BOSTON — Surprising new evidence has called into question the existence of the "placebo effect," the widely accepted principle that people with various illnesses will often improve if given a dummy pill or a sham treatment.
For 50 years, doctors have been taught that this phenomenon is partly responsible for drugs' effectiveness. Researchers have taken it into account when testing new medicines. Biologists and psychologists have searched for its cause. Ethicists have even debated whether doctors could justifiably deceive patients to take advantage of it.
But in the most comprehensive effort yet to evaluate whether placebos work, Danish researchers conclude that they have little effect after all and should not be used outside research settings. Their study appears in today's issue of the New England Journal of Medicine.
An exhaustive analysis of 114 medical studies published over a 53-year span has concluded that in most cases, placebos are no more effective than no treatment at all. The only exception: They may be better than nothing for relieving pain, in part because pain is a very subjective sensation.
"There is no justification for the use of placebos" except in an experimental setting, said Drs. Asbjorn Hrobjartsson of the University of Copenhagen and Peter C. Gotzsche of the Nordic Cochrane Center.
Their findings defy conventional wisdom, forged in part by a 1955 article in the Journal of the American Medical Assn. that said placebos helped patients 35% of the time. Since then, some doctors have recommended using placebos in medical treatment.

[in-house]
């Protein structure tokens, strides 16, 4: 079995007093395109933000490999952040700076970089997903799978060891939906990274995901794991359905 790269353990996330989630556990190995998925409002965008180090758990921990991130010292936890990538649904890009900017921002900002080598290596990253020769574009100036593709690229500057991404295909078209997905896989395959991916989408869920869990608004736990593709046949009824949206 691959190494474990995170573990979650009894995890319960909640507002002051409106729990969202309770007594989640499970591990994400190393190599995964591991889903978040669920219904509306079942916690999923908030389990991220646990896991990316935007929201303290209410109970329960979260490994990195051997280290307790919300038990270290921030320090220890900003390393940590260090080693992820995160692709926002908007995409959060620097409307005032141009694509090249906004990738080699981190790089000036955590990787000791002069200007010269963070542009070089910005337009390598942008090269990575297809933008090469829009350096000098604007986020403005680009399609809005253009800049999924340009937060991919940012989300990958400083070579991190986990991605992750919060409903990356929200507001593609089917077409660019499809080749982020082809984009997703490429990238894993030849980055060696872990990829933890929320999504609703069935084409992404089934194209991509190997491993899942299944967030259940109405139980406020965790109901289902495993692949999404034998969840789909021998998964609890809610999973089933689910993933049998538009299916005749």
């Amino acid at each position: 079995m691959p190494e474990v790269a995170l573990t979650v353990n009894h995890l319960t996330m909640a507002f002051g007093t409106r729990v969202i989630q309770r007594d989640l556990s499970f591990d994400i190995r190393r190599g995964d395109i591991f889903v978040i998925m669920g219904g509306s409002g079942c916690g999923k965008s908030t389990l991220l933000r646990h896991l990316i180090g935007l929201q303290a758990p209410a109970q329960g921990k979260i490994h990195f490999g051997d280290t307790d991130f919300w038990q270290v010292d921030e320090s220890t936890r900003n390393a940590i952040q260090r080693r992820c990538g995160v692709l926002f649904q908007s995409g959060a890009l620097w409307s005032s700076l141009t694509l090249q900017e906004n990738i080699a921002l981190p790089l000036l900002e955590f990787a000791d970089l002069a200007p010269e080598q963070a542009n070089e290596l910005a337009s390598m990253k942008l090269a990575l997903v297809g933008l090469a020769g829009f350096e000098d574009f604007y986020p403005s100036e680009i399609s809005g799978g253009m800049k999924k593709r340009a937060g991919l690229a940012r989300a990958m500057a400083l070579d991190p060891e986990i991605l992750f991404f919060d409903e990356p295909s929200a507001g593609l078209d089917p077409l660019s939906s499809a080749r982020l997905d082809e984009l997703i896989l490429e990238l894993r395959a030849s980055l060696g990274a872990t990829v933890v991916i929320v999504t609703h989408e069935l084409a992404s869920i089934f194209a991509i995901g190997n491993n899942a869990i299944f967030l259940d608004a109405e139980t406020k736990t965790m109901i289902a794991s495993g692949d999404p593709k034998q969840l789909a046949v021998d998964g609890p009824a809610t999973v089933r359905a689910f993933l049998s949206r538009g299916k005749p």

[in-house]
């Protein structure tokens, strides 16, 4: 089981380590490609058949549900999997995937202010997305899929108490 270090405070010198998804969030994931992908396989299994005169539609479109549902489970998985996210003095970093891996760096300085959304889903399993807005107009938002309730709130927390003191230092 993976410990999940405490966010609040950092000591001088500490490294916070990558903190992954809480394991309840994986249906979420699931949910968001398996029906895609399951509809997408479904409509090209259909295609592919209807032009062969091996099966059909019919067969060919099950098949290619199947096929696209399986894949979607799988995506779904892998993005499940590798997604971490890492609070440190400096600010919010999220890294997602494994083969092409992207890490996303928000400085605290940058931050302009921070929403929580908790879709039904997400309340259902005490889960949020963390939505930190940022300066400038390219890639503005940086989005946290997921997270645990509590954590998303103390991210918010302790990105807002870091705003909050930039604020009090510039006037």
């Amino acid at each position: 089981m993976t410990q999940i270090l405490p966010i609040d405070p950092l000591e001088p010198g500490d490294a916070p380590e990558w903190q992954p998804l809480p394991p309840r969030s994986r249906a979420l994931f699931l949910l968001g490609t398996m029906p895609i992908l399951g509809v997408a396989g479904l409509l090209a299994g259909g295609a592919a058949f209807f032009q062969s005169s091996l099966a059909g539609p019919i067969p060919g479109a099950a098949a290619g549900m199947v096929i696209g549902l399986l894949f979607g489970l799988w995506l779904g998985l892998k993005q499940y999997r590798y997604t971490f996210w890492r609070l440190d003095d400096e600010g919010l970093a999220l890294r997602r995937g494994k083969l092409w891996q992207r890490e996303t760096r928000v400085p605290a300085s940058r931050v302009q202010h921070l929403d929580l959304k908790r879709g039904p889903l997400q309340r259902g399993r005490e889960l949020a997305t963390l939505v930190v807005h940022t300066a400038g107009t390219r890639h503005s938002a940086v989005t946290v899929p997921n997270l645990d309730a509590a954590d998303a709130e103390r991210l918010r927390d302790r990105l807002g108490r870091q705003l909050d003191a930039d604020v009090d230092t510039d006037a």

The ethics of placebo use--both in medical practice and in research--have been hotly debated in recent years. In addition, proponents of alternative therapies often point to patients' responses to placebos as evidence of the mind's power to heal.
"I'm surprised by this," said David Spiegel, a professor of psychiatry at Stanford University School of Medicine. "What this shows is not that [the placebo effect] doesn't exist, but that it doesn't answer all problems."
The report should change the way doctors make decisions about treatment, said John C. Bailar, a professor emeritus of health studies at the University of Chicago who wrote an editorial accompanying the study.
"Now . . . anybody who says there is a placebo effect has the burden of proof," Bailar said. "I think it's going to have quite a substantial effect on how medicine is practiced."
Doctors give a placebo whenever they prescribe a drug merely to placate a patient, without evidence that it is necessary or effective, Bailar noted. "An outstanding example is the prescription of antibiotics for the common cold, which is a viral disease" and therefore unaffected by antibiotics.